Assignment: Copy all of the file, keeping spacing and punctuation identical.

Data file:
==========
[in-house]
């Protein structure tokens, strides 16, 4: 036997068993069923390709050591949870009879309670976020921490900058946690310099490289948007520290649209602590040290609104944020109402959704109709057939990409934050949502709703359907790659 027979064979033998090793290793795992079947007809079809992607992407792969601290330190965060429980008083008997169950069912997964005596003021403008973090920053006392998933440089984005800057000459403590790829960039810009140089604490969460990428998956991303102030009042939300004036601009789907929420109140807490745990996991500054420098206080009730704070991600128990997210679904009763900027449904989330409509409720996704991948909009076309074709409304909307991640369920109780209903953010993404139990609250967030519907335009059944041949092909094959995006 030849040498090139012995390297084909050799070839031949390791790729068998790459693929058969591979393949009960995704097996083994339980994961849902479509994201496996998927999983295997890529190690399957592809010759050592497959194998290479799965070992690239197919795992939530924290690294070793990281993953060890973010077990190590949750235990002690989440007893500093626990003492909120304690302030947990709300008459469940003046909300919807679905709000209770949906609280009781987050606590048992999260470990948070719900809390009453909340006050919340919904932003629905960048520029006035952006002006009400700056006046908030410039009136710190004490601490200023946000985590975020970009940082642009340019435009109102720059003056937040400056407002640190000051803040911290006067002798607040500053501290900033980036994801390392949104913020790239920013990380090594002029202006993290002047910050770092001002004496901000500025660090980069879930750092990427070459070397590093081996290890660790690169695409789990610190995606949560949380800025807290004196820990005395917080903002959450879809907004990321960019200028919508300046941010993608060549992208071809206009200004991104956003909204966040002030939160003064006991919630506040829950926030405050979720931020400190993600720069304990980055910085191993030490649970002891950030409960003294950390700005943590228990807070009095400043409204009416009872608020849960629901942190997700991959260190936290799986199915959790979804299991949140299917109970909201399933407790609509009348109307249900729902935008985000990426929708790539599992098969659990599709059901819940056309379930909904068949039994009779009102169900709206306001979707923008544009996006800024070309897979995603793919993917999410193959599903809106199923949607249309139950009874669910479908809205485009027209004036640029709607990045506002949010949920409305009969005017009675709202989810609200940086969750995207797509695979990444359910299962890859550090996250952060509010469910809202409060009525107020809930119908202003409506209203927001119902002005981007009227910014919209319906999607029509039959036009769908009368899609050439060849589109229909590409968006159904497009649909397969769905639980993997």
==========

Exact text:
[in-house]
């Protein structure tokens, strides 16, 4: 036997068993069923390709050591949870009879309670976020921490900058946690310099490289948007520290649209602590040290609104944020109402959704109709057939990409934050949502709703359907790659 027979064979033998090793290793795992079947007809079809992607992407792969601290330190965060429980008083008997169950069912997964005596003021403008973090920053006392998933440089984005800057000459403590790829960039810009140089604490969460990428998956991303102030009042939300004036601009789907929420109140807490745990996991500054420098206080009730704070991600128990997210679904009763900027449904989330409509409720996704991948909009076309074709409304909307991640369920109780209903953010993404139990609250967030519907335009059944041949092909094959995006 030849040498090139012995390297084909050799070839031949390791790729068998790459693929058969591979393949009960995704097996083994339980994961849902479509994201496996998927999983295997890529190690399957592809010759050592497959194998290479799965070992690239197919795992939530924290690294070793990281993953060890973010077990190590949750235990002690989440007893500093626990003492909120304690302030947990709300008459469940003046909300919807679905709000209770949906609280009781987050606590048992999260470990948070719900809390009453909340006050919340919904932003629905960048520029006035952006002006009400700056006046908030410039009136710190004490601490200023946000985590975020970009940082642009340019435009109102720059003056937040400056407002640190000051803040911290006067002798607040500053501290900033980036994801390392949104913020790239920013990380090594002029202006993290002047910050770092001002004496901000500025660090980069879930750092990427070459070397590093081996290890660790690169695409789990610190995606949560949380800025807290004196820990005395917080903002959450879809907004990321960019200028919508300046941010993608060549992208071809206009200004991104956003909204966040002030939160003064006991919630506040829950926030405050979720931020400190993600720069304990980055910085191993030490649970002891950030409960003294950390700005943590228990807070009095400043409204009416009872608020849960629901942190997700991959260190936290799986199915959790979804299991949140299917109970909201399933407790609509009348109307249900729902935008985000990426929708790539599992098969659990599709059901819940056309379930909904068949039994009779009102169900709206306001979707923008544009996006800024070309897979995603793919993917999410193959599903809106199923949607249309139950009874669910479908809205485009027209004036640029709607990045506002949010949920409305009969005017009675709202989810609200940086969750995207797509695979990444359910299962890859550090996250952060509010469910809202409060009525107020809930119908202003409506209203927001119902002005981007009227910014919209319906999607029509039959036009769908009368899609050439060849589109229909590409968006159904497009649909397969769905639980993997």